While the new coronavirus took time to make its way to Idaho, its presence in the state has dominated media coverage and casual conversation in the last week. It has led Boise Mayor Lauren McLean to order all bars and restaurants in the city to shut down in-person dining, and Gov. Brad Little to order the entire population of Blaine County to stay home unless absolutely necessary.
Given the disruption the virus has caused in Americans’ daily lives, it’s understandable rumors and misinformation would spread just as the virus itself does. Here are some of the more common myths about the new coronavirus, where it came from and the risk it poses to the average Idahoan.
Myth: Getting infected by the virus means you will probably die.
It’s doesn’t. Coronaviruses are a group of viruses that cause diseases; the first human coronavirus was discovered in the 1960s. The new coronavirus is a new strain of an old virus. Still, scientists don’t know much about the new strain, which was first discovered in China in December, so it’s difficult to say with certainty what the virus will do now that it has spread across the globe. Early studies indicate about 80% of people who get sick with COVID-19 — the disease the virus causes — experience mild symptoms, according to the Centers for Disease Control and Prevention.
Myth: COVID-19 is no different than the flu.
Early studies also indicate there are key differences between COVID-19 and the flu. To start with, the death rate for the flu — an old foe doctors and scientists have had more than a century to study — is about .1%, according to the medical news organization Stat. So far this year, according to the CDC, the flu has caused 23,000 to 59,000 deaths, and 390,000 to 710,000 hospitalizations.
Estimated death rates for COVID-19 vary, but a recent study places the number at somewhere close to 1.4%, according to a March 16 story from Stat — making the illness deadlier than the flu; that number may change when more data becomes available and as more people are tested.
The reason health experts and governments across the country are worried about COVID-19, though, is because it appears to have a higher hospitalization rate than the flu, and because it’s more contagious than the flu. The average flu patient infects one other person, Christine Hahn, Idaho’s state epidemiologist, said at a recent news conference. But studies so far show the average COVID-19 patient infects two or three other people, she said.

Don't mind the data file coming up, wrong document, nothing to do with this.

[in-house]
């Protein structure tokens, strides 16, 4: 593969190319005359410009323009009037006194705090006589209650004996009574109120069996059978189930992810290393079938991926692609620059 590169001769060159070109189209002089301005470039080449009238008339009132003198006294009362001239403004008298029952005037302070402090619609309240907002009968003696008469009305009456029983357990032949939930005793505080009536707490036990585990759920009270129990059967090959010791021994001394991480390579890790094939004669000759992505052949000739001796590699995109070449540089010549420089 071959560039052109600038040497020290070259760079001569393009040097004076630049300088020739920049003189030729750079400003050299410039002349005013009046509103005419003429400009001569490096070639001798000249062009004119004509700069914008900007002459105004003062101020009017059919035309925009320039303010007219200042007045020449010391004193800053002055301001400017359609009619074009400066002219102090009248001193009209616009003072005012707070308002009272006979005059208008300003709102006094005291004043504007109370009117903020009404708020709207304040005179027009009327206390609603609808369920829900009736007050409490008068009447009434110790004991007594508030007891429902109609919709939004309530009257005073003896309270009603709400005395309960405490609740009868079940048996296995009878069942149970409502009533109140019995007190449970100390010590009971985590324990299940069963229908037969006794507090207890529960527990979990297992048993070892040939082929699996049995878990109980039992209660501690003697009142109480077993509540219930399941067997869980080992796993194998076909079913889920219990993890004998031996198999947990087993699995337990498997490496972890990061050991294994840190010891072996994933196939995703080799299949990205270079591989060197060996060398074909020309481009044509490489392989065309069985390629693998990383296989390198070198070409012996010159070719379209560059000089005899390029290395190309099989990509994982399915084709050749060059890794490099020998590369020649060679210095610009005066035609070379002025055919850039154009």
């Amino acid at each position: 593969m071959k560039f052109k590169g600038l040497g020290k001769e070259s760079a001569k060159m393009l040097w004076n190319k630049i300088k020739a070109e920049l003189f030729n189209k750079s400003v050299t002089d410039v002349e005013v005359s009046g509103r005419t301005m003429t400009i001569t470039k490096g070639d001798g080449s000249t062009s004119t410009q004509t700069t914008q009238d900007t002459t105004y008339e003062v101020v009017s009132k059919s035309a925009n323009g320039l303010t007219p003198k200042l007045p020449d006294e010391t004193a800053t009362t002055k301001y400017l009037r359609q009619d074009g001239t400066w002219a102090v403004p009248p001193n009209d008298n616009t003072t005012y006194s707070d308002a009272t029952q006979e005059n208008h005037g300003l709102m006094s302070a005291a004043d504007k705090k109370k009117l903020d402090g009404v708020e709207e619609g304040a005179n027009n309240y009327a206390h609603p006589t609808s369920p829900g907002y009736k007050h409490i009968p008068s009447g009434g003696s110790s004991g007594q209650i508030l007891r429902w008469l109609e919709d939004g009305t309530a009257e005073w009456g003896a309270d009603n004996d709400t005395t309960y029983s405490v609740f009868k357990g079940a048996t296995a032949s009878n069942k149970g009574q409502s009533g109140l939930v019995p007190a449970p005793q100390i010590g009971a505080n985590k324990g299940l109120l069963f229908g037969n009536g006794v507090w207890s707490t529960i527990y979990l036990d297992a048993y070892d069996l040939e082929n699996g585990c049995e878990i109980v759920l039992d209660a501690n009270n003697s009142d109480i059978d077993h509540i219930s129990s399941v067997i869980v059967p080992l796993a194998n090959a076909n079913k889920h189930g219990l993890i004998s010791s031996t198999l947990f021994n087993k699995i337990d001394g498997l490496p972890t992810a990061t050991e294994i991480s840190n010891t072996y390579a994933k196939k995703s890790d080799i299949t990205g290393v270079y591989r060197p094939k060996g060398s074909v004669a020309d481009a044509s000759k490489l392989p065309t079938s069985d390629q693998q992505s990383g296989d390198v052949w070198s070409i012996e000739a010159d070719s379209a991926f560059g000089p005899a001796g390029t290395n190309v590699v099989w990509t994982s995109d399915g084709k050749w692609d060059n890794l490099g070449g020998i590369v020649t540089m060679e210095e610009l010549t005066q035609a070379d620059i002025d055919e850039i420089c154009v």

Gov. Brad Little — along with other governors — has repeatedly mentioned his concern about the potential for a crush of COVID-19 cases to overload the health care system. A recent preliminary study found that of 4,226 reported cases of COVID-19, 508 — or 12% — developed symptoms severe enough to require hospitalization, according to the CDC. Researchers pointed out they didn’t have full data on hospitalization for many patients.
Myth: It is impossible to kill the coronavirus
There isn’t a vaccine for COVID-19, nor do doctors know how to kill the coronavirus once it’s inside the body, but it can be killed on surfaces. Coralee Johnson, owner of the cleaning company MaidPro Boise, said the biggest misconception she hears from the people whose homes she cleans is that the virus is impossible to kill. Cleaning supplies labeled “disinfectant” can kill the virus, she said; legally, if a product carries that label, it is strong enough to kill the virus. There is a difference between sanitizer and disinfectant, she added; disinfectant is stronger.
This bit of wisdom is also supported by Consumer Reports, which lists soap and water, bleach, isopropyl alcohol and hydrogen peroxide as substances that can kill the virus. The nonprofit notes homemade hand sanitizer, vodka and distilled white vinegar do not kill the virus, despite rumors they might.
Myth: COVID-19 only makes the elderly sick
According to information provided Wednesday from the CDC, about 38% of people in a recent study who contracted COVID-19 and had to be hospitalized were younger than 55. Of Idaho’s first 31 confirmed cases, 16 were 19 to 49 years old, 15 were 50 years old or older, and none were 18 or younger, according to the most recent data available on Idaho’s state coronavirus website.
Myth: The coronavirus was created in a lab
The evidence doesn’t suggest this. Brandon Atkins, the program manager for Central District Health’s Family and Clinic Services Division, in an interview earlier this month, cited evidence that the new coronavirus had its origin in bats. What likely happened, he said, is that the virus moved from animals to humans in recent years. In epidemiology, the population of organisms in which a virus can live is referred to as a “reservoir.” Atkins said the reservoir for the new coronavirus likely moved from the animal population to the human population.
Myth: A face mask will protect the general public from the coronavirus
The virus spreads through the droplets of coughs and sneezes. Still, a mask won’t make much difference for the general public who are trying to avoid contracting the disease, according to The Guardian. But for health care workers and first responders who may be exposed to the virus, a certain type of mask — called an N95 mask — is paramount to have. There is currently a shortage of them, however, according to the CDC.
Ada County Paramedics are wearing masks when a patient presents with flu-like symptoms, according to Steve Boyenger, the agency’s chief. If paramedics wear a mask on a call, they also put a mask on the call’s patient if possible, Boyenger said.